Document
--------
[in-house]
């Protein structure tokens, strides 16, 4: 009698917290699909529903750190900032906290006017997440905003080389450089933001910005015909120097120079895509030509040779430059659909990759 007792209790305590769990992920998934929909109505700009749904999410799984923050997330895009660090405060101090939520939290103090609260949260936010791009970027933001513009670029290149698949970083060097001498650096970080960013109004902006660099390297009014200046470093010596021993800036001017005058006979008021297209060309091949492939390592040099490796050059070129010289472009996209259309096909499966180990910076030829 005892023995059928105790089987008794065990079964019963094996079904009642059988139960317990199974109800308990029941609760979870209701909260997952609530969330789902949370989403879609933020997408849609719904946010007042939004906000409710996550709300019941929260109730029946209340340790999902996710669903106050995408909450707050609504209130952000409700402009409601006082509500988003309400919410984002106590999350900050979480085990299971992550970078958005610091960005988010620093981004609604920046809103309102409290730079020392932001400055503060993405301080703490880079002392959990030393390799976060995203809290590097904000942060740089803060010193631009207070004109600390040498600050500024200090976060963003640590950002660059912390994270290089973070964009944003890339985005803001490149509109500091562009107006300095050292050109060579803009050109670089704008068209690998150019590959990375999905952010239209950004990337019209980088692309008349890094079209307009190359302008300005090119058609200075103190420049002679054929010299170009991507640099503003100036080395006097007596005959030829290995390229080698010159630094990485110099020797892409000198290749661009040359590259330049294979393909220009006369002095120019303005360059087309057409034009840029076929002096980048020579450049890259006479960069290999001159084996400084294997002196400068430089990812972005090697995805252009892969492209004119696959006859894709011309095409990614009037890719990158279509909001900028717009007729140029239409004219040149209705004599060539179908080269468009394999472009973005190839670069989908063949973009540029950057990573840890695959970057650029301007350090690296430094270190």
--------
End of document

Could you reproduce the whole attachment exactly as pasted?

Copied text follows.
[in-house]
């Protein structure tokens, strides 16, 4: 009698917290699909529903750190900032906290006017997440905003080389450089933001910005015909120097120079895509030509040779430059659909990759 007792209790305590769990992920998934929909109505700009749904999410799984923050997330895009660090405060101090939520939290103090609260949260936010791009970027933001513009670029290149698949970083060097001498650096970080960013109004902006660099390297009014200046470093010596021993800036001017005058006979008021297209060309091949492939390592040099490796050059070129010289472009996209259309096909499966180990910076030829 005892023995059928105790089987008794065990079964019963094996079904009642059988139960317990199974109800308990029941609760979870209701909260997952609530969330789902949370989403879609933020997408849609719904946010007042939004906000409710996550709300019941929260109730029946209340340790999902996710669903106050995408909450707050609504209130952000409700402009409601006082509500988003309400919410984002106590999350900050979480085990299971992550970078958005610091960005988010620093981004609604920046809103309102409290730079020392932001400055503060993405301080703490880079002392959990030393390799976060995203809290590097904000942060740089803060010193631009207070004109600390040498600050500024200090976060963003640590950002660059912390994270290089973070964009944003890339985005803001490149509109500091562009107006300095050292050109060579803009050109670089704008068209690998150019590959990375999905952010239209950004990337019209980088692309008349890094079209307009190359302008300005090119058609200075103190420049002679054929010299170009991507640099503003100036080395006097007596005959030829290995390229080698010159630094990485110099020797892409000198290749661009040359590259330049294979393909220009006369002095120019303005360059087309057409034009840029076929002096980048020579450049890259006479960069290999001159084996400084294997002196400068430089990812972005090697995805252009892969492209004119696959006859894709011309095409990614009037890719990158279509909001900028717009007729140029239409004219040149209705004599060539179908080269468009394999472009973005190839670069989908063949973009540029950057990573840890695959970057650029301007350090690296430094270190």